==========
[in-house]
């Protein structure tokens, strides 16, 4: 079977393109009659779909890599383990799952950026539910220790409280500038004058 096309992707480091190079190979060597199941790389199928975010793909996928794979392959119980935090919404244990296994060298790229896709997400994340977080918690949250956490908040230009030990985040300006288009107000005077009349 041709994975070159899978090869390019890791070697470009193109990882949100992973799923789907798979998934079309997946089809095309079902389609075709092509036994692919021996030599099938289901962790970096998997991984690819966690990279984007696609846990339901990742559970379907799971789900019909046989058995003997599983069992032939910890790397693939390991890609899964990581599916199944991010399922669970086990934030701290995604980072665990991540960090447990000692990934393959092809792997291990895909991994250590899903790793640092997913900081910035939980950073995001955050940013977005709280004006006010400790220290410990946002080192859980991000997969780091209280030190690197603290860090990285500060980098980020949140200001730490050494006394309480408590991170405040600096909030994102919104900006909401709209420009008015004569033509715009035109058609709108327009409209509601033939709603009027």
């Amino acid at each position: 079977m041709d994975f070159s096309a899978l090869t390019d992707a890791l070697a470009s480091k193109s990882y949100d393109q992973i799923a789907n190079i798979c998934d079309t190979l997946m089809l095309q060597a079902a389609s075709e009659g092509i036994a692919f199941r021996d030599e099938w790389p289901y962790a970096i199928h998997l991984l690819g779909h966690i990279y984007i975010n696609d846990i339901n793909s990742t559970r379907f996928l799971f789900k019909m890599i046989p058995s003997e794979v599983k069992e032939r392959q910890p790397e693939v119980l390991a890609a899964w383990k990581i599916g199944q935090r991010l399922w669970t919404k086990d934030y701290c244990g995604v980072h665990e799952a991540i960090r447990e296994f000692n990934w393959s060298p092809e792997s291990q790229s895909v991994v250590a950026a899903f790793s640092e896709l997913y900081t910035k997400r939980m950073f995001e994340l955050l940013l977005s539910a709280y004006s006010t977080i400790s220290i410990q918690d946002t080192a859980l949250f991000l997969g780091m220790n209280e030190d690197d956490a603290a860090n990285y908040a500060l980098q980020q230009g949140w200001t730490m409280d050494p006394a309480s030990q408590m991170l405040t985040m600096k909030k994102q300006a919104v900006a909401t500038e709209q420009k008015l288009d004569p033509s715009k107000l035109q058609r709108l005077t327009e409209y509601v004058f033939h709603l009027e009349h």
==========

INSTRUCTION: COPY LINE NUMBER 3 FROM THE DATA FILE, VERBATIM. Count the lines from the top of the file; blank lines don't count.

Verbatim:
């Amino acid at each position: 079977m041709d994975f070159s096309a899978l090869t390019d992707a890791l070697a470009s480091k193109s990882y949100d393109q992973i799923a789907n190079i798979c998934d079309t190979l997946m089809l095309q060597a079902a389609s075709e009659g092509i036994a692919f199941r021996d030599e099938w790389p289901y962790a970096i199928h998997l991984l690819g779909h966690i990279y984007i975010n696609d846990i339901n793909s990742t559970r379907f996928l799971f789900k019909m890599i046989p058995s003997e794979v599983k069992e032939r392959q910890p790397e693939v119980l390991a890609a899964w383990k990581i599916g199944q935090r991010l399922w669970t919404k086990d934030y701290c244990g995604v980072h665990e799952a991540i960090r447990e296994f000692n990934w393959s060298p092809e792997s291990q790229s895909v991994v250590a950026a899903f790793s640092e896709l997913y900081t910035k997400r939980m950073f995001e994340l955050l940013l977005s539910a709280y004006s006010t977080i400790s220290i410990q918690d946002t080192a859980l949250f991000l997969g780091m220790n209280e030190d690197d956490a603290a860090n990285y908040a500060l980098q980020q230009g949140w200001t730490m409280d050494p006394a309480s030990q408590m991170l405040t985040m600096k909030k994102q300006a919104v900006a909401t500038e709209q420009k008015l288009d004569p033509s715009k107000l035109q058609r709108l005077t327009e409209y509601v004058f033939h709603l009027e009349h």